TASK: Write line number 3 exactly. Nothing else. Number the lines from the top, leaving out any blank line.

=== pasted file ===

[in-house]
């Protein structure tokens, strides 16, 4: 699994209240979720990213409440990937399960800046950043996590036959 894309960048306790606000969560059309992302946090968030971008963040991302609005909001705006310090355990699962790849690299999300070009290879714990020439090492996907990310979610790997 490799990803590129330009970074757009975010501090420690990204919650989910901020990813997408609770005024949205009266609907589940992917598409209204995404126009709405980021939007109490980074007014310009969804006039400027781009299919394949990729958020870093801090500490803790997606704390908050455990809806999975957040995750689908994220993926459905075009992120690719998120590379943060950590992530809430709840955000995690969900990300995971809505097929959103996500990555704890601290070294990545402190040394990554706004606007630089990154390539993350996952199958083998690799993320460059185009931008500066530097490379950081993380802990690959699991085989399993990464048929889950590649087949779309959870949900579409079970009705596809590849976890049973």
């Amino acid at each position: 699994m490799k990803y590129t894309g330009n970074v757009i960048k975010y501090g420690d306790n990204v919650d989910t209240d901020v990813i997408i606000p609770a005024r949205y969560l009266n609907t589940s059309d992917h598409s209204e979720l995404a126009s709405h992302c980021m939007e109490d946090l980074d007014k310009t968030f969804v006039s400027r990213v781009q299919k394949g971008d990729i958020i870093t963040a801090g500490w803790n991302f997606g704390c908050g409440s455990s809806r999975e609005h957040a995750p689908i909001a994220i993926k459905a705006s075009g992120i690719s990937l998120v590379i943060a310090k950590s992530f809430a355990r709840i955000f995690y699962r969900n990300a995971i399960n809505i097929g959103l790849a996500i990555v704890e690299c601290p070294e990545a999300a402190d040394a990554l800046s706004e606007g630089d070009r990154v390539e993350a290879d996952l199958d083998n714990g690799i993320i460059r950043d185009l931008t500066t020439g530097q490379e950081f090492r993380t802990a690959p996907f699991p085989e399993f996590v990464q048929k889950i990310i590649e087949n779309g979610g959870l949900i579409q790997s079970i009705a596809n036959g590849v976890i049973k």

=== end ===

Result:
């Amino acid at each position: 699994m490799k990803y590129t894309g330009n970074v757009i960048k975010y501090g420690d306790n990204v919650d989910t209240d901020v990813i997408i606000p609770a005024r949205y969560l009266n609907t589940s059309d992917h598409s209204e979720l995404a126009s709405h992302c980021m939007e109490d946090l980074d007014k310009t968030f969804v006039s400027r990213v781009q299919k394949g971008d990729i958020i870093t963040a801090g500490w803790n991302f997606g704390c908050g409440s455990s809806r999975e609005h957040a995750p689908i909001a994220i993926k459905a705006s075009g992120i690719s990937l998120v590379i943060a310090k950590s992530f809430a355990r709840i955000f995690y699962r969900n990300a995971i399960n809505i097929g959103l790849a996500i990555v704890e690299c601290p070294e990545a999300a402190d040394a990554l800046s706004e606007g630089d070009r990154v390539e993350a290879d996952l199958d083998n714990g690799i993320i460059r950043d185009l931008t500066t020439g530097q490379e950081f090492r993380t802990a690959p996907f699991p085989e399993f996590v990464q048929k889950i990310i590649e087949n779309g979610g959870l949900i579409q790997s079970i009705a596809n036959g590849v976890i049973k």